It amazes me how politicians disconnect their acts from the results they think they want.
Folks like Congressman Jim Sensenbrenner criticize President Barack Obama for the government’s investment in Solyndra, a “venture capital” failure. I agree with the Congressman. But he conveniently forgets that his party under President George W. Bush created the exact program in 2005 that Obama used to fund stimulus money into “green” industries.
And Sensenbrenner is quiet on the awful CAPCO program sponsored by Wisconsin Gov. Scott Walker, or similar frauds in Rick Perry’s Texas, Haley Barbour’s Mississippi, Mitch Daniels’ Indiana or Bobby Jindal’s Louisiana. Sensenbrenner says that he doesn’t comment on state issues, but he does when he can make a partisan point. .
All of these “venture capital” deals reward the shim sham supporters of both parties. The promise these deals make is that they will create jobs, but the system is set up so that the only jobs CAPCO deals create are for CAPCO. These deals are non-partisan boondoggles, approved through false promises, lobbying and political contributions to elected officials who do not know how businesses get started and thrive (or fail). State Senator Glen Grothman deserves credit for “outing” these deals.
If we want to solve the problem of capital for small and mid-sized businesses, there are easier, better and faster routes to take.
For example, Steve Grossman, Massachusetts’ Treasurer, uses his state’s free cash by making deposits in local financial institutions who agree to make loans. He wants the same market rate returns that the state would get from money markets. Grossman comes from a family business background and has used his experience there to solve problems. His program has had successes in his home state because he knows that small and mid-sized businesses need access to capital. Tax breaks are only useful if you have profits.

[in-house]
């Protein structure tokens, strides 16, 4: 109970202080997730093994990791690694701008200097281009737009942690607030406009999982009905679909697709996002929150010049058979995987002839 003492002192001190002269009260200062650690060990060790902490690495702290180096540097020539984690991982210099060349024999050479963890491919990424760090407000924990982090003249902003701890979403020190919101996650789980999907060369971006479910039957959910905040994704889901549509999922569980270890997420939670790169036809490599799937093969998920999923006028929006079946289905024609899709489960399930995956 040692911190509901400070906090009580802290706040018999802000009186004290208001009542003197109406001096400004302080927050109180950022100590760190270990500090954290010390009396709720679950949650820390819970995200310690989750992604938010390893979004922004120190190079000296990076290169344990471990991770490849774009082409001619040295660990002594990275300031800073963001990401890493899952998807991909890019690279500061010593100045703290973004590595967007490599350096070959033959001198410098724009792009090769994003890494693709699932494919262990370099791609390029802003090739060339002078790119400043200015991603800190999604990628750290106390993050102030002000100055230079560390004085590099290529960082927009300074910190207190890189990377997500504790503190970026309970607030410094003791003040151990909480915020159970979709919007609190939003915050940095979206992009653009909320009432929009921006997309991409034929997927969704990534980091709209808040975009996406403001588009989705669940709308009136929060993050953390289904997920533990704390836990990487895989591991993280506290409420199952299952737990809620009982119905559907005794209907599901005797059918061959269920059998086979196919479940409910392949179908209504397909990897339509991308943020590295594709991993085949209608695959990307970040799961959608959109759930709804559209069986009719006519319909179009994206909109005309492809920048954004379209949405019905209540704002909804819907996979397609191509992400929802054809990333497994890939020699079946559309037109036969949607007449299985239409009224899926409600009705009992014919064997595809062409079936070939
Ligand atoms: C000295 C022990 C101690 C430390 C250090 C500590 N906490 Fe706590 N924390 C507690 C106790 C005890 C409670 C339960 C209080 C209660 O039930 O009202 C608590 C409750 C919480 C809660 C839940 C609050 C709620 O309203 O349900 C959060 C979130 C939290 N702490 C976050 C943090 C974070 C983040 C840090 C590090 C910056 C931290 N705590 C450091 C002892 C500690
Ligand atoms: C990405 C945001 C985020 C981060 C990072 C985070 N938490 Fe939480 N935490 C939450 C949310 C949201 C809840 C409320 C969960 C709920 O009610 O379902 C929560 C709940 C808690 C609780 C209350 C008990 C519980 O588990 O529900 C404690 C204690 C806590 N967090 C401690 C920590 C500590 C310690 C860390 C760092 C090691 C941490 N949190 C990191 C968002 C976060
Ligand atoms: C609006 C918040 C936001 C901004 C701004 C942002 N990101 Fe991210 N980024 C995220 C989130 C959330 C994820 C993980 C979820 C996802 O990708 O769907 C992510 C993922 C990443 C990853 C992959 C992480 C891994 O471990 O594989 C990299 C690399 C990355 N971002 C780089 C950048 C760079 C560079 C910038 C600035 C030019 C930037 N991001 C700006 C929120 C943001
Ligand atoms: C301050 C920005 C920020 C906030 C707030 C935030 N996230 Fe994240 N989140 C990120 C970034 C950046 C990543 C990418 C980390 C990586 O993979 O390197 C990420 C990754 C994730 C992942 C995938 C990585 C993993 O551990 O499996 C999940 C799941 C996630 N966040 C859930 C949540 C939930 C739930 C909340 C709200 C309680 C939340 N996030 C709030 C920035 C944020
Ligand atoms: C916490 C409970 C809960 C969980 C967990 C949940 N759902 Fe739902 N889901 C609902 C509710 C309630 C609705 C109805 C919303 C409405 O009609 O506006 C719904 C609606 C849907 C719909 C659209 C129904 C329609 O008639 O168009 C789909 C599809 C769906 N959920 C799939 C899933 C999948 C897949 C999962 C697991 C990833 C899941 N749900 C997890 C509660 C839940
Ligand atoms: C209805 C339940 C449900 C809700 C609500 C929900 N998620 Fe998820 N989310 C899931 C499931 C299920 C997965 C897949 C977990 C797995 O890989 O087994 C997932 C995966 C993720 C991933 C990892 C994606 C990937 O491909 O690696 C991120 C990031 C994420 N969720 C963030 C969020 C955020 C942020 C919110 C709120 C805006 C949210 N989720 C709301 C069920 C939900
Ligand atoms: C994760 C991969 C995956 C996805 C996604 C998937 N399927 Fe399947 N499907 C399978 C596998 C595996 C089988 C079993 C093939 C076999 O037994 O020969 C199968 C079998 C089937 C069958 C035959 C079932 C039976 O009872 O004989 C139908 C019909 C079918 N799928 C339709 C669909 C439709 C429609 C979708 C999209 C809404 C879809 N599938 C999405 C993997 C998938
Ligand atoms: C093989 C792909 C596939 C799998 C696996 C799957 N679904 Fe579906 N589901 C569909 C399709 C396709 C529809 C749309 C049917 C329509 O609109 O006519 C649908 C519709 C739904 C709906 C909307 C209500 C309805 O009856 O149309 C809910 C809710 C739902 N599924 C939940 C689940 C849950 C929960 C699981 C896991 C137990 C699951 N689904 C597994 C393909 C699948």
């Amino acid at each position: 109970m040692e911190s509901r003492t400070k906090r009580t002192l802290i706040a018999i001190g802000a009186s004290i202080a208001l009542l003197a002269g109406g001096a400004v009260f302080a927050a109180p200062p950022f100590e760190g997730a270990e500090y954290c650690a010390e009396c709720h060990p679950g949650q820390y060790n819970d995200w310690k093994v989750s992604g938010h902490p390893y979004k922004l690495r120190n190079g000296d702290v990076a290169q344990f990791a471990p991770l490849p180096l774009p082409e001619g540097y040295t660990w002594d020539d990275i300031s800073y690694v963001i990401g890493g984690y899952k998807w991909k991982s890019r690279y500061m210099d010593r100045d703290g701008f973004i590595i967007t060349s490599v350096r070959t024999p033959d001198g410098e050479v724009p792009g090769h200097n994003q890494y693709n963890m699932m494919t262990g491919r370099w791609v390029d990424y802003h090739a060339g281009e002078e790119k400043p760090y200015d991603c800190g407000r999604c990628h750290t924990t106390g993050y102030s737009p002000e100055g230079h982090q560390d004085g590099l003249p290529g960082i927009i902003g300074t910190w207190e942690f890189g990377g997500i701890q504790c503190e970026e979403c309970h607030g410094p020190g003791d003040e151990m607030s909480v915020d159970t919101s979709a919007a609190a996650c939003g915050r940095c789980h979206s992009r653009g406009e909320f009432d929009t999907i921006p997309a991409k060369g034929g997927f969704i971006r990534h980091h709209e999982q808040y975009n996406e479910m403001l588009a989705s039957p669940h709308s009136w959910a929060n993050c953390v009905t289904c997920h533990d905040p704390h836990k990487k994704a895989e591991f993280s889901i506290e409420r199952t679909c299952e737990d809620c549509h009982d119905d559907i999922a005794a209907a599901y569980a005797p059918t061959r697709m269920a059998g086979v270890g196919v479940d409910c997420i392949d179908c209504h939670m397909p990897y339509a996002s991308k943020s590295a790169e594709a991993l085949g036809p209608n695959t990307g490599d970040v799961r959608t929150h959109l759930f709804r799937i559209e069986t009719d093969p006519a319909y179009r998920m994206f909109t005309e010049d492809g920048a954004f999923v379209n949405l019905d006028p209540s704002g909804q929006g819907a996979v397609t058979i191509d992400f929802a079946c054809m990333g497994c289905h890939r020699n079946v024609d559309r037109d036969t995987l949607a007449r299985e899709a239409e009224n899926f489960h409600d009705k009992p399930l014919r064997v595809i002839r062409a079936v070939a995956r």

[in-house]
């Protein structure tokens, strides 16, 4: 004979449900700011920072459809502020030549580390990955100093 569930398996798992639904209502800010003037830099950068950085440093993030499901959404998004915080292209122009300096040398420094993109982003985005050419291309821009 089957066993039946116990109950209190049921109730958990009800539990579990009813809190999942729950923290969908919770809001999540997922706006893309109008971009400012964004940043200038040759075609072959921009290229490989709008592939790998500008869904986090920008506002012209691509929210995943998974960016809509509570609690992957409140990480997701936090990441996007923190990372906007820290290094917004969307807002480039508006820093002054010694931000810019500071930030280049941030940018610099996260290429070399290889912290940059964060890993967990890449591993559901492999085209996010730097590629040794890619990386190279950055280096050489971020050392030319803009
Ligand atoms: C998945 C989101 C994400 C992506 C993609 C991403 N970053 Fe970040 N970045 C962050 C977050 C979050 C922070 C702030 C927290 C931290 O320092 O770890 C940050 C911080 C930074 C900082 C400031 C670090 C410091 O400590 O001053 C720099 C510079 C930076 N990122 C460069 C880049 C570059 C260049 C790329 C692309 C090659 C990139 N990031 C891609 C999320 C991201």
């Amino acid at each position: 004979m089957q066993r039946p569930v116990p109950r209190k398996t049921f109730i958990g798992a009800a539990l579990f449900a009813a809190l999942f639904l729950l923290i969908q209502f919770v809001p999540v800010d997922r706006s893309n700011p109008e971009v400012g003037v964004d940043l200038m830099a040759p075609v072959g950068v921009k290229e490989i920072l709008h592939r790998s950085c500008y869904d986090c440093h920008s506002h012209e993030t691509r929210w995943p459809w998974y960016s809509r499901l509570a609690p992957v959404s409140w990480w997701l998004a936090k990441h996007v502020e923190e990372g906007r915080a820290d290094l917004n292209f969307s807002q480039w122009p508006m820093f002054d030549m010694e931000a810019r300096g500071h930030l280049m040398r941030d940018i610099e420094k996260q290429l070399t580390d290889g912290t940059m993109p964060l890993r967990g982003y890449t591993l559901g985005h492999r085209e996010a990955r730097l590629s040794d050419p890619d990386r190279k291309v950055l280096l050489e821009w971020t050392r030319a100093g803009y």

Another example is the U.S. Small Business Administration’s 90-percent loan guarantee without “points.” Banks love these ‘non-risk’ loans. The program has expired and should be extended.
A third approach would match the low interest rates that the Federal Reserve has with common sense underwriting and a limitation on bank use of leverage to arbitrage with Federal Reserve money. This will take some effort on the Federal Reserve’s part to retrain regulators to be reasonable.
These steps ought to be effective in getting working capital to small and mid-sized businesses. Money is tight now, and many suppliers are not extending credit for purchases. I believe the enforcement of regulations is good, and I lobbied our elected officials in 2006 to do so. Now regulators have gone to the other extreme and need to come back to a middle ground.
Lastly, our elected officials need to understand that limiting stem cell research – one of Wisconsin’s most promising new industries – will kill what we have here. It is a classic example of government butting its nose where it does not belong. If Wisconsin’s economy is to grow, can we afford to chase away the cream of our intellectual “capital”?
There is a place for government to help business. Research & development funding, Small Business Innovation Research (SBIR) grants, special tax incentives for purchasing equipment, and a “one stop” for all paperwork for business are examples of what I refer to. But CAPCO is not one of these steps. Haven’t we learned that by now?
Bob Chernow is a local Milwaukee businessman.